ZBF - Here’s the standard question:  Zombies, Blood, or Fights?

T - Zombies: They are around us everyday.

Blood: I like it when it’s fake but not in real life. My mom is a nurse, so my natural reaction to seeing blood is offering to clean it and patch it.

Fights: I really like what the UFC is doing right now with their FOX deal. They are truly building a new sport that has great international reach and growth in the foreseeable future.

"Never Alone"
ZBF - What would be your weapon(s) of choice for the upcoming zombie apocalypse?

T - A carbine rifle with an extended clip and scope, Glock 22 with hollow point rounds, an axe handle for smashing heads, buck knife, steel toe boots, and a Mag Light for lighting dark corridors and more head smashing.

ZBF - As we begin walking the road to Wrestlemania, who takes it?  Rock or Cena?

T - Kevin Steen. Just kidding. I don’t watch nearly as much professional wrestling as I used too. WWE just does not interest me anymore: So many horrible segments, overexposure of the product, cookie cutter rookies coming out of developmental that all have the same trunks and bad tribal tattoos, hotshot booking with feuds that make no sense, and Michael Cole. Cole has truly helped to ruin wrestling for me with his constant berating of the product and how bad it is. I mean, announcer rule 101 is get the talent over, and instead he just craps all over it and buries everything.

I like what Ring of Honor is trying to do, same for PWG, but wrestling is dying in this country because of all the stupid decisions WWE makes and the direction things are going. The UFC is so much better on almost every level, and they have really started to build fights with preview shows on free TV built around hyping their main event, pay per view fights, and keeping the storylines very simple: “MMA Fighter A wants to beat up MMA Fighter B so that he can get a title fight with MMA Fighter C.” Brilliant, simple, and timeless.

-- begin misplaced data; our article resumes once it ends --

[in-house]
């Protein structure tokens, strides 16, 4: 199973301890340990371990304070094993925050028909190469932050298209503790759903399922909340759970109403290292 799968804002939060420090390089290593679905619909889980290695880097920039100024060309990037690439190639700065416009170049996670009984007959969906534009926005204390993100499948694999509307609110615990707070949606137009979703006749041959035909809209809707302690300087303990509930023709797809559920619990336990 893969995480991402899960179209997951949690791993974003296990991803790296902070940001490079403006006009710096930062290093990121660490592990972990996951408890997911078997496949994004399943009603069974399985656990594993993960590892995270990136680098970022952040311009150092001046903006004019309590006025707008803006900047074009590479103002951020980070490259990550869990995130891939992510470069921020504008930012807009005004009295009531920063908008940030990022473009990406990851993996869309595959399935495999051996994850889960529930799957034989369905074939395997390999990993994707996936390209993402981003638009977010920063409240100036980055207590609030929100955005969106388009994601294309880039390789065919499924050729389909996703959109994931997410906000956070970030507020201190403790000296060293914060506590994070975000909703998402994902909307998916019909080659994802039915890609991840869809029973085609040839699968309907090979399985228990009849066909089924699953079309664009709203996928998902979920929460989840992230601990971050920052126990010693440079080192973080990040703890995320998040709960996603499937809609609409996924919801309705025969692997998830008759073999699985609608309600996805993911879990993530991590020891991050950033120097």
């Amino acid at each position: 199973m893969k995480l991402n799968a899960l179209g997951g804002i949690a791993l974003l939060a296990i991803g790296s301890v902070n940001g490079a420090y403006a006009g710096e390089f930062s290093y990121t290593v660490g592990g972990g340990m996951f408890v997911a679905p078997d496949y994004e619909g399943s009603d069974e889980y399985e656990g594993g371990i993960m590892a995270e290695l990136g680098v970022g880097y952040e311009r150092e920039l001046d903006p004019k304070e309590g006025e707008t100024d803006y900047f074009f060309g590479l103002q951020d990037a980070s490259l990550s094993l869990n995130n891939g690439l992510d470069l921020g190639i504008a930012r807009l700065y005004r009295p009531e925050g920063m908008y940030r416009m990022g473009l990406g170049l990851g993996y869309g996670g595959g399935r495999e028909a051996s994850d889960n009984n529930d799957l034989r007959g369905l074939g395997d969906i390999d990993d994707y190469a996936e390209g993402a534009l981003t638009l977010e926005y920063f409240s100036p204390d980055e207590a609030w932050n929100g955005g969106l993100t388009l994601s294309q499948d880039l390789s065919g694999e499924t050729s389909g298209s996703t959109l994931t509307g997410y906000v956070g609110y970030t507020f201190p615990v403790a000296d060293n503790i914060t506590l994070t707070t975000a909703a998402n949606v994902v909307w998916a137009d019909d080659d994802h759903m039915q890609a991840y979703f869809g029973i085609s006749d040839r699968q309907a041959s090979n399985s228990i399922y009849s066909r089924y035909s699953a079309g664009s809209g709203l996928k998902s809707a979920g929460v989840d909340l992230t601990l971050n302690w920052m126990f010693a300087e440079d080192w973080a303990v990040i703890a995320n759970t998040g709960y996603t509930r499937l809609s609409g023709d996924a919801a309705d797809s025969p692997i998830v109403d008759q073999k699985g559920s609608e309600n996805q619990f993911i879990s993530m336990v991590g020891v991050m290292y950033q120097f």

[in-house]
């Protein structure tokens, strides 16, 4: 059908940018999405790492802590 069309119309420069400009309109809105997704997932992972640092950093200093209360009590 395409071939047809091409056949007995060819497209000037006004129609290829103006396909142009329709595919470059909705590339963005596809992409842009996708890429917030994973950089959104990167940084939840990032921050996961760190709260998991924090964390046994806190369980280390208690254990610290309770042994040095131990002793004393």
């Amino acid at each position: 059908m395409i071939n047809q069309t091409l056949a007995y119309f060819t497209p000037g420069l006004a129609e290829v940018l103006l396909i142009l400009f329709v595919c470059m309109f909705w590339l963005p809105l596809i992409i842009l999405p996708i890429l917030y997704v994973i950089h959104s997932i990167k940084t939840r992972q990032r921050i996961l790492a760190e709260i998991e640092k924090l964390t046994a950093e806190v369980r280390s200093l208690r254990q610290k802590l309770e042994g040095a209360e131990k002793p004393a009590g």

I will watch Wrestlemania out of habit and I expect to be disappointed like last year. I have to figure that Rock does the JOB (for a ton of money) and Cena wins. Rock left the WWE, has been a major success, and you know that Vince hates that. Cena is never leaving because he doesn’t have any where near the acting talent/charisma of the Rock. Cena wins, Vince is “right”, Rock gets a ton of money and goes back to filming big box office movies, and nothing really changes.

ZBF - Where can people follow your artistic works?

ZBF - Thanks, Tank.  This interview meant a lot to me.

"Once upon a time..."

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Check out the interview I did with Jim "Kool-Aid" Jones a while back here.


Bowie Ibarra is the author of the 'Down the Road' zombie horror series from Permuted Press and Simon and Schuester.  His latest book, "Big Cat", is a story of the power of friendship in the pursuit of a savage beast wrecking havoc across the south Texas countryside.  You can purchase the paperback or Kindle edition for as low as $3.99 here.